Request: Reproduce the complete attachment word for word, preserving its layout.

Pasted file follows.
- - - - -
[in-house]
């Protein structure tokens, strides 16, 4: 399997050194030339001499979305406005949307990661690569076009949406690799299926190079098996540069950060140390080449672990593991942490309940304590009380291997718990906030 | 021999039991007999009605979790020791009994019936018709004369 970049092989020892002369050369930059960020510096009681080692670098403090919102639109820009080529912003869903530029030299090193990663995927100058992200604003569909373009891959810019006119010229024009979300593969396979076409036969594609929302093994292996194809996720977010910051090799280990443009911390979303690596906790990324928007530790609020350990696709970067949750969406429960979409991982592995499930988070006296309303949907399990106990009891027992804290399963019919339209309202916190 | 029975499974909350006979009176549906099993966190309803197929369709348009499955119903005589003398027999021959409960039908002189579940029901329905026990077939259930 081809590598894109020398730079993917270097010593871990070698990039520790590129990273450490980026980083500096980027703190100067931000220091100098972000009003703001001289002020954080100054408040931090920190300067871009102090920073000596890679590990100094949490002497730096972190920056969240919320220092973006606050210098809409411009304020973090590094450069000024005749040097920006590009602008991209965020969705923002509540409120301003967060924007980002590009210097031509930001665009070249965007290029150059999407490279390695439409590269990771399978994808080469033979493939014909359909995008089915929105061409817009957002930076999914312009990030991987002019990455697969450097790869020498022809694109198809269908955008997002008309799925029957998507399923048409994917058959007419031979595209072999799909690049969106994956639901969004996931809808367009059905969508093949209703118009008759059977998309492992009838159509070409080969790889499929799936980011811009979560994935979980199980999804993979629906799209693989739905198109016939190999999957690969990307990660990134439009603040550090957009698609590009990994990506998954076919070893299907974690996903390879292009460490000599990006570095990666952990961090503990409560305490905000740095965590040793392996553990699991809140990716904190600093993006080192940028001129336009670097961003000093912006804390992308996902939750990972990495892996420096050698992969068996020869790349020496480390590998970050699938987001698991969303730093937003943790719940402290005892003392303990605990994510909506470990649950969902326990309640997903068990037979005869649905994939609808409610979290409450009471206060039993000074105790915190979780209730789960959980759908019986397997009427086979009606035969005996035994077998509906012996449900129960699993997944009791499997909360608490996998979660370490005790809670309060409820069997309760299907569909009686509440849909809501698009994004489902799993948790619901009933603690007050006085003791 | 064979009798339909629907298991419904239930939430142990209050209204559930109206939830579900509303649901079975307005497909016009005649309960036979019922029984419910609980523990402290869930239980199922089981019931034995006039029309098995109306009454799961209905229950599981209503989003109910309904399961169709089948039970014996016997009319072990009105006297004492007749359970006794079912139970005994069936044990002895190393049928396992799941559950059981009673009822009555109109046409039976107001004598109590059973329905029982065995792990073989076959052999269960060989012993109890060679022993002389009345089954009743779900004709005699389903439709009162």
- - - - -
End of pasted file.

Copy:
[in-house]
């Protein structure tokens, strides 16, 4: 399997050194030339001499979305406005949307990661690569076009949406690799299926190079098996540069950060140390080449672990593991942490309940304590009380291997718990906030 | 021999039991007999009605979790020791009994019936018709004369 970049092989020892002369050369930059960020510096009681080692670098403090919102639109820009080529912003869903530029030299090193990663995927100058992200604003569909373009891959810019006119010229024009979300593969396979076409036969594609929302093994292996194809996720977010910051090799280990443009911390979303690596906790990324928007530790609020350990696709970067949750969406429960979409991982592995499930988070006296309303949907399990106990009891027992804290399963019919339209309202916190 | 029975499974909350006979009176549906099993966190309803197929369709348009499955119903005589003398027999021959409960039908002189579940029901329905026990077939259930 081809590598894109020398730079993917270097010593871990070698990039520790590129990273450490980026980083500096980027703190100067931000220091100098972000009003703001001289002020954080100054408040931090920190300067871009102090920073000596890679590990100094949490002497730096972190920056969240919320220092973006606050210098809409411009304020973090590094450069000024005749040097920006590009602008991209965020969705923002509540409120301003967060924007980002590009210097031509930001665009070249965007290029150059999407490279390695439409590269990771399978994808080469033979493939014909359909995008089915929105061409817009957002930076999914312009990030991987002019990455697969450097790869020498022809694109198809269908955008997002008309799925029957998507399923048409994917058959007419031979595209072999799909690049969106994956639901969004996931809808367009059905969508093949209703118009008759059977998309492992009838159509070409080969790889499929799936980011811009979560994935979980199980999804993979629906799209693989739905198109016939190999999957690969990307990660990134439009603040550090957009698609590009990994990506998954076919070893299907974690996903390879292009460490000599990006570095990666952990961090503990409560305490905000740095965590040793392996553990699991809140990716904190600093993006080192940028001129336009670097961003000093912006804390992308996902939750990972990495892996420096050698992969068996020869790349020496480390590998970050699938987001698991969303730093937003943790719940402290005892003392303990605990994510909506470990649950969902326990309640997903068990037979005869649905994939609808409610979290409450009471206060039993000074105790915190979780209730789960959980759908019986397997009427086979009606035969005996035994077998509906012996449900129960699993997944009791499997909360608490996998979660370490005790809670309060409820069997309760299907569909009686509440849909809501698009994004489902799993948790619901009933603690007050006085003791 | 064979009798339909629907298991419904239930939430142990209050209204559930109206939830579900509303649901079975307005497909016009005649309960036979019922029984419910609980523990402290869930239980199922089981019931034995006039029309098995109306009454799961209905229950599981209503989003109910309904399961169709089948039970014996016997009319072990009105006297004492007749359970006794079912139970005994069936044990002895190393049928396992799941559950059981009673009822009555109109046409039976107001004598109590059973329905029982065995792990073989076959052999269960060989012993109890060679022993002389009345089954009743779900004709005699389903439709009162």